Referring now to FIG. 2, the sine board computer 44 is shown in more detail. The potential transformer 12 and one of the current transformers 14 is depicted, each having plus and minus inputs 52 and 54 entering the sine board computer 44 where they are coupled to a multiplex device 56. While only one current transformer 44 is shown in FIG. 2 for simplicity, it will be appreciated that the other current transformers 18, 20 and 22 are likewise connected to the multiplexer 56 inputs. Multiplexer 56 may comprise, for example, a type 507A multiplex circuit manufactured by Harris Corp.
A microprocessor 58, such as an 80C31, manufactured by Intel Corp., with its associated circuitry is coupled to the multiplexer 56 along line 60 for permitting the microprocessor 58 to select which of the inputs to the multiplexer 56 are directed to the multiplexer output lines 62 and 64. Under control of the microprocessor 58, the signal from either the potential transformer 12 or any of the current transformers 14, 18, 20 and 22 may be directed to the multiplex output lines 62 and 64. The multiplex output 62, 64 is directed to a differential amplifier circuit 66 which takes the difference between the multiplex outputs 62 and 64, amplifies this difference signal by ten and transmits it along output line 68. An A to D converter 70, which may be, for example, an AD578 manufactured by Analog Devices Inc., accepts the amplified difference signal along line 68 as its input and converts this sinusoidally varying analog signal to a 12 bit digital signal. The digitized 12 bit signal is then transmitted along bus 72 to the microprocessor 58. The microprocessor 58 is also connected to the A to D converter 70 through its associated circuitry 74 (shown in FIG. 6D), which provides a command to convert (CTC) line 76 which is used to initiate the conversion sequence after settling.
Referring now to FIGS. 4A-4E, the primary software processing steps of the sine board 44 are depicted. FIG. 4A is a flowchart of the sine board 44 main loop as performed by the microprocessor 58. In particular, sine board main loop 78 initially resets and reconfigures the hardware as required in step 80. In addition, in step 80 the microprocessor 58 will read/write test all memory. Finally, in step 80 the data read interrupt is enabled. The data read interrupt is the means by which the microprocessor 58 samples data from the potential transformer 12 and current transformers 14, 18, 20 and 22. This sampling occurs 1199 times per second (i.e., at fixed 834 microsecond intervals) for each of the five input channels 40. That is, the data read interrupt takes a total of 1199×5 samples per second. Further details of the data read interrupt will be discussed below in connection with FIG. 4B. The sine board process 78 also determines whether there has been a host data request in decision diamond 82. In other words, between interrupts the processor checks to see if the host computer 42 has requested a data update. Such requests will generally occur once per second and are described in more detail below in connection with FIG. 5A.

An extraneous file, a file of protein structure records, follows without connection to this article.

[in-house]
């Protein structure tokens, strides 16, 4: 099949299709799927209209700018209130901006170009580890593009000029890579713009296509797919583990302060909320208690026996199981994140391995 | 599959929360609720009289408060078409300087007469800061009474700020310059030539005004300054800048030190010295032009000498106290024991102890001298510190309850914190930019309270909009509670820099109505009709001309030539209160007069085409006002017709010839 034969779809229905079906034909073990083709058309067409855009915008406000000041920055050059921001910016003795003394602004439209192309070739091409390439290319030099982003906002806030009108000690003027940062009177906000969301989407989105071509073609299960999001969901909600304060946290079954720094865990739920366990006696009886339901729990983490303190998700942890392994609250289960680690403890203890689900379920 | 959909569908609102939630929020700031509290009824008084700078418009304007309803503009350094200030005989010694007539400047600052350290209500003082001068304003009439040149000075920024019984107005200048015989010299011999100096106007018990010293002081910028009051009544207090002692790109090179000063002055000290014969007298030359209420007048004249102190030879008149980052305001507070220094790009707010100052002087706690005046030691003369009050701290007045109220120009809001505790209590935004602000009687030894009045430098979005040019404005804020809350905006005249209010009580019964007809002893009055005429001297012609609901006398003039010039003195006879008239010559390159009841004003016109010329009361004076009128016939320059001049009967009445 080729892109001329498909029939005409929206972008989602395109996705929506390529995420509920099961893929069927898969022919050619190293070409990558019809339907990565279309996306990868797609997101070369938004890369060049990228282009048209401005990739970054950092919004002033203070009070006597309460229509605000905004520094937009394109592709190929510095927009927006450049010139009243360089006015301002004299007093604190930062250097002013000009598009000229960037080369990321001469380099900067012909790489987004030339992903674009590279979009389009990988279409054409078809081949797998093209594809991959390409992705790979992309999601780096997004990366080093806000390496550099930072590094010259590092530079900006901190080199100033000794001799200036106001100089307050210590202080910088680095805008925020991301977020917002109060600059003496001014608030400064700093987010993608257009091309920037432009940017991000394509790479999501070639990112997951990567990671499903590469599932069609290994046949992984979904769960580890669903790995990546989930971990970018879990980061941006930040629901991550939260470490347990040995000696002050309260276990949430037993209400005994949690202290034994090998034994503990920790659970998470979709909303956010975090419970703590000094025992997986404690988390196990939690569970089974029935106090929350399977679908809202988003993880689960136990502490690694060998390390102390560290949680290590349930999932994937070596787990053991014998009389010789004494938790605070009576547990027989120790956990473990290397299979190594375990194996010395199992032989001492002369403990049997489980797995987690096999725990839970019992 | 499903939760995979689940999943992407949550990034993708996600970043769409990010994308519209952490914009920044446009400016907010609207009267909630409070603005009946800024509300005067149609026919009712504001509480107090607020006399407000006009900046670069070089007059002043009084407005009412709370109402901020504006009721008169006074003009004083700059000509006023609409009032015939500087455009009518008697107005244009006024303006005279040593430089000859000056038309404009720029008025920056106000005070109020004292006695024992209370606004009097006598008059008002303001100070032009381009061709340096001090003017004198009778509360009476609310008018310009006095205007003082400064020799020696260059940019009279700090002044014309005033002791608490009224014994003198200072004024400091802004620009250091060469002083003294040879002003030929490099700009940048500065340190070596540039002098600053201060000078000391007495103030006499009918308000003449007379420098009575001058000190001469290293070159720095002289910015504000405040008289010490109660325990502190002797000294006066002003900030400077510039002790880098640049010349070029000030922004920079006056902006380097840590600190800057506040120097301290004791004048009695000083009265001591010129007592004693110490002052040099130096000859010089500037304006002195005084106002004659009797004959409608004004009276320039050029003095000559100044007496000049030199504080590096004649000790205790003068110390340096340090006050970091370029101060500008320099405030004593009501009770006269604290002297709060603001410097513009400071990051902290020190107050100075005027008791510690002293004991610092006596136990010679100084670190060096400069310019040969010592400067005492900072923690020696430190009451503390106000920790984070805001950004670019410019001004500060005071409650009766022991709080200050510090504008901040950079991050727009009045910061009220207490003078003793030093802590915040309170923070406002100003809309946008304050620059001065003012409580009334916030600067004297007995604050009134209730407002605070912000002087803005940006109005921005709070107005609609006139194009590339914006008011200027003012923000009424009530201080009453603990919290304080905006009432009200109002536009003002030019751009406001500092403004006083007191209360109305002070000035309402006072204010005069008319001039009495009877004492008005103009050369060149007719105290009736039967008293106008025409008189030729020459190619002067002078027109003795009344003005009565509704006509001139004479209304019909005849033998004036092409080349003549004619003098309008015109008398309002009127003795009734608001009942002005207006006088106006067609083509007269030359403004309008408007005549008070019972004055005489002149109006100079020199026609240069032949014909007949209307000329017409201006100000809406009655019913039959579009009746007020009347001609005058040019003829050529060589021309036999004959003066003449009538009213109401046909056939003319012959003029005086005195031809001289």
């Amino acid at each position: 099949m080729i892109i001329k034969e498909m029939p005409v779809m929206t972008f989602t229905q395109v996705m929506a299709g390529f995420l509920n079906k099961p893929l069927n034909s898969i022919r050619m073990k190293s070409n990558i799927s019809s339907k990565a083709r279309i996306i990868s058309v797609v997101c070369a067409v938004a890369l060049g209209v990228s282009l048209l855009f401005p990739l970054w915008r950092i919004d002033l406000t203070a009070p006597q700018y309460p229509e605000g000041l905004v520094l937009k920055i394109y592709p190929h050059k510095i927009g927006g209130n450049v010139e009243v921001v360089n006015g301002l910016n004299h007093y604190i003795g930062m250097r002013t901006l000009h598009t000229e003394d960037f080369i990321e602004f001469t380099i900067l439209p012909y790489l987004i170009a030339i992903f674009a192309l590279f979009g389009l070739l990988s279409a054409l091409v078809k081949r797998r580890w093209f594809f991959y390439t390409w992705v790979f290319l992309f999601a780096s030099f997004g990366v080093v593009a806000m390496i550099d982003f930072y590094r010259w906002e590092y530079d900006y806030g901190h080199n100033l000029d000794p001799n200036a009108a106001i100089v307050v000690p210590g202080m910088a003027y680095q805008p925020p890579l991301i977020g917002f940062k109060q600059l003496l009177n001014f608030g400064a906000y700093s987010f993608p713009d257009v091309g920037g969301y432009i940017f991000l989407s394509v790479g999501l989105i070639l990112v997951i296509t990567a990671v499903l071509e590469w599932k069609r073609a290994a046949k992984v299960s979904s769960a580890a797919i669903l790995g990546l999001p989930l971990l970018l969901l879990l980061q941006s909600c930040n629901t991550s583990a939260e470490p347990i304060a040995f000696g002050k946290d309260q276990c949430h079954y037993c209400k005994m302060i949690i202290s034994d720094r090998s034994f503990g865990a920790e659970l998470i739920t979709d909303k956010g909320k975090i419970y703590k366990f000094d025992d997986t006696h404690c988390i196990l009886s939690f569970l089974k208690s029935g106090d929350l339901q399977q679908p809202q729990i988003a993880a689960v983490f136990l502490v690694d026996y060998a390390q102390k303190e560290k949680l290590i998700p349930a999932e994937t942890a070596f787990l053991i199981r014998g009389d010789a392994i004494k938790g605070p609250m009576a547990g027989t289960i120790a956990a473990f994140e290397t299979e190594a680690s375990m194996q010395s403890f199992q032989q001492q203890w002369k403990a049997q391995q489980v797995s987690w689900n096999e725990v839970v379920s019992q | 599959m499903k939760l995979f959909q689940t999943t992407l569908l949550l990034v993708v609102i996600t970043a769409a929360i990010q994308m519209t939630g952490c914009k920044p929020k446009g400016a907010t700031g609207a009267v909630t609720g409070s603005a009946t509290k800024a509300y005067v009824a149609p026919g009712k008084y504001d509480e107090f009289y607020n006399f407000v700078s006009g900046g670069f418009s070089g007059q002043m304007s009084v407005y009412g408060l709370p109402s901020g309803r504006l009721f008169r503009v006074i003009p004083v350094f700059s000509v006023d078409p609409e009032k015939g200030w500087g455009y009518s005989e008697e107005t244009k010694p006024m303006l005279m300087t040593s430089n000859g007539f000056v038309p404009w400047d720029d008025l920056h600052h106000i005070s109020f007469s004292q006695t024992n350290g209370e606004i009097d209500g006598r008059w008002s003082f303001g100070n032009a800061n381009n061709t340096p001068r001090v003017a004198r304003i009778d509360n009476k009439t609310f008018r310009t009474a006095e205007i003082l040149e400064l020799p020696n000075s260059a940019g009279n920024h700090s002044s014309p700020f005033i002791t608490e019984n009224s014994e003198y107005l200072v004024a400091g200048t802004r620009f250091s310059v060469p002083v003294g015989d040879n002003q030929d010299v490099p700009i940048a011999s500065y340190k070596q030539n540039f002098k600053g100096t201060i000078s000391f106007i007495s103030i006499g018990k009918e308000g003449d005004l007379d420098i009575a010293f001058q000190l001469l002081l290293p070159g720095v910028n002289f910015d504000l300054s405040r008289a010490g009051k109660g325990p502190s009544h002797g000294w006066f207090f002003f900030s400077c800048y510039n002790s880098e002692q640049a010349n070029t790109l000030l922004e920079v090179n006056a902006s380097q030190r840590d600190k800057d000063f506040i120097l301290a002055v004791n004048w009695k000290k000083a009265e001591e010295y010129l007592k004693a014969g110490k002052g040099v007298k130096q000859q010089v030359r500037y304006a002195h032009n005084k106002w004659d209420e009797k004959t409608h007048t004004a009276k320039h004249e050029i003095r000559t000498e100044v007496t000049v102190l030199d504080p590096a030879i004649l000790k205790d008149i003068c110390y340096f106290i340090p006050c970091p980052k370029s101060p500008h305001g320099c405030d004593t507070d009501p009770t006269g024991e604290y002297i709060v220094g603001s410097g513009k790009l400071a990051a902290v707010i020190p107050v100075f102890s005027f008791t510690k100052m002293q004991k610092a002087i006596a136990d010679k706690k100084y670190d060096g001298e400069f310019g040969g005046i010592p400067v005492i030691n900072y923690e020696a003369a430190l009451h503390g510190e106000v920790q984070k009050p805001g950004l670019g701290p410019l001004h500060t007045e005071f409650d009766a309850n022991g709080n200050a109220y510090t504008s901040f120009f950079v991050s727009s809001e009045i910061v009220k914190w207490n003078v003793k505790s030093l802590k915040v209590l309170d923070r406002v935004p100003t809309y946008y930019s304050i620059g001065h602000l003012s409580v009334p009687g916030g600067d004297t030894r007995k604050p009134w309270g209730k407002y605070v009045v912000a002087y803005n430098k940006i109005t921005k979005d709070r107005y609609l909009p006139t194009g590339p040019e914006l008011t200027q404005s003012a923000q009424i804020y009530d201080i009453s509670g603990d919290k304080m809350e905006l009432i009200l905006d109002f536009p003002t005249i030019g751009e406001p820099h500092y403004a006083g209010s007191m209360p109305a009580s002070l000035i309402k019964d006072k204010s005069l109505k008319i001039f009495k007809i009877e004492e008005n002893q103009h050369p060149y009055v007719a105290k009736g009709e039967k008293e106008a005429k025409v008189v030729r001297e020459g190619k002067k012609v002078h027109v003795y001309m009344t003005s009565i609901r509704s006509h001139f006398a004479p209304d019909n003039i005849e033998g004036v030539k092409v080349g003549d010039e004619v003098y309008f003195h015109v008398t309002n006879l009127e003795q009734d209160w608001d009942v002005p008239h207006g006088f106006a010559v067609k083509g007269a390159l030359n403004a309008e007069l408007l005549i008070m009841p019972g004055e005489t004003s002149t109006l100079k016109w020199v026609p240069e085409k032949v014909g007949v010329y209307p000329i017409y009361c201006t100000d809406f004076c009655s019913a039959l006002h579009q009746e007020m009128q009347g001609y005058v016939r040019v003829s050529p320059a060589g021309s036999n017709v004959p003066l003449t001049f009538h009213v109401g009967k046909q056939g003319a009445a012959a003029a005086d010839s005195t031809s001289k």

If there is a host data request, the processor proceeds to step 84 where the data in a transmit buffer is sent to the host 42. Also a "calibration read" flag is set. The process then proceeds along line 86 back to decision diamond 82. If there is no host data request, the process then proceeds to decision diamond 88 where it is determined whether there is data to be processed. Thus, when an interrupt has been performed and data has been read, there will be data from one or more samples to be processed, in which case the data process sub-routine 90 will process the data read during the interrupt. The data processing sub-routine will be described below in connection with 4C. If decision diamond 88 determines that there is no data to be processed, the process proceeds along line 86 back to decision diamond 82. It will be appreciated that the data processing sub-routine 90 will be performed once per data read interrupt.